I have a 78 year-old uncle, whom has been on dialysis three times a week for the past few years. He had stomach cancer and successful surgery to remove the cancer over 10 years ago, but his kidneys have since failed and he has problems with anemia. He was recently hospitalized to have a port cleaned and the hospital detected hepatitis C in his blood and contacted our county's public health department in Michigan, so he could have this confirmed. I have several questions, and would really appreciate the insight of your medical experience on this matter.
I have a few major concerns. Obviously, I want my uncle to get the best care possible in this situation and I also wouldn't want anyone else in the community exposed to hepatitis. It's my understanding that the illness is carried and spread through the blood and bodily fluids. I'm certain that the transmission in this case was not through sexual contact. In fact, from my very limited understanding (this is all new to me) I can't see any possible transmission other than through the medical treatment he has been undergoing. Is it possible that the hepatitis was contracted in the dialysis unit, and could this pose a threat to other people in the unit? If that's a possibility, I assume (hope) the county will pursue this, but is there anything we can do to make sure this happens and noone else is possibly exposed?
Secondly, I understand that the course of the illness is variable for each individual. However, given his poor general health and age, is it likely that the illness may have a quicker and harsher impact on my uncle?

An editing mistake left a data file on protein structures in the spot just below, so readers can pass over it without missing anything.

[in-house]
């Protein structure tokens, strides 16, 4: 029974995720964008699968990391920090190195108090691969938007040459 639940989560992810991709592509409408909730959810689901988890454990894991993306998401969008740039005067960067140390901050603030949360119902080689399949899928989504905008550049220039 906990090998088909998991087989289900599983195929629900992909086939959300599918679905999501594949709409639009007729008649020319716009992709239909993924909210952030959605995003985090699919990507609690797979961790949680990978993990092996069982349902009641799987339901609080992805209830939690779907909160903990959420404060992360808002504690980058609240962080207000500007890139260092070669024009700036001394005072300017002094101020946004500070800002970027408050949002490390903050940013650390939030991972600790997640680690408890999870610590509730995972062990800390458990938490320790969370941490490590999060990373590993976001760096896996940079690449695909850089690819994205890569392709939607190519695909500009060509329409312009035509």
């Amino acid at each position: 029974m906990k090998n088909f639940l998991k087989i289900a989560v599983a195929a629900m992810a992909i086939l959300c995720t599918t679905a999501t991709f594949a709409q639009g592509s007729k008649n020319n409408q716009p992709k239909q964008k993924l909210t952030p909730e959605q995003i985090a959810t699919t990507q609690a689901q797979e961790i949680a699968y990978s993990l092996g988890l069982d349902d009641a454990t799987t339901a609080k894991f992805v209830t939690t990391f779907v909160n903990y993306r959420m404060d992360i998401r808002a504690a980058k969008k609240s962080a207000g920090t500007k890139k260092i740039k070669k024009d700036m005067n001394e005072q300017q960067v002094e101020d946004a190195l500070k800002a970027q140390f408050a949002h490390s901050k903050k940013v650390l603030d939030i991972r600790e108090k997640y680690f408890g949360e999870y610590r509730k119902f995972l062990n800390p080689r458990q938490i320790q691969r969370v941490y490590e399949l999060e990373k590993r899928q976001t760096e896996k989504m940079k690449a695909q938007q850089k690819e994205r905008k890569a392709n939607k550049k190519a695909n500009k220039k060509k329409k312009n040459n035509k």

Finally, given his age and health condition as it is outlined above, could you give me any idea on how future treatment/management might proceed? I understand some of the drug treatment is quite harsh, especially for the elderly, and a transplant would be out of the question here so what are some options that might be left for this tricky situation?
I am grateful for your time on this and for sharing your medical expertise; thank you very kindly.
To answer your questions:
1) The hepatitis C virus is spread by contact with blood. As you have mentioned transmission through bodily fluids is unlikely in your uncle's scenario. Transmission via a blood transfusion is possible. There is also the possibility that your uncle has always harbored hepatitis C and this was the first time it was diagnosed.
2) It is true the course of the illness is variable for each individual. The presence or history of alcohol use is a poor prognostic factor. Any medication that affects the liver adversely will also portend a poor prognosis.
3) The first step would be to quantify the amount of virus present, and test to determine the specific type of virus. A liver biopsy would then likely be done to determine if there is any inflammation. After this evaluation, a decision can be made about whether treatment is appropriate.
Followup with your personal physician is essential.
This answer is not intended as and does not substitute for medical advice - the information presented is for patient education only. Please see your personal physician for further evaluation of your individual case.
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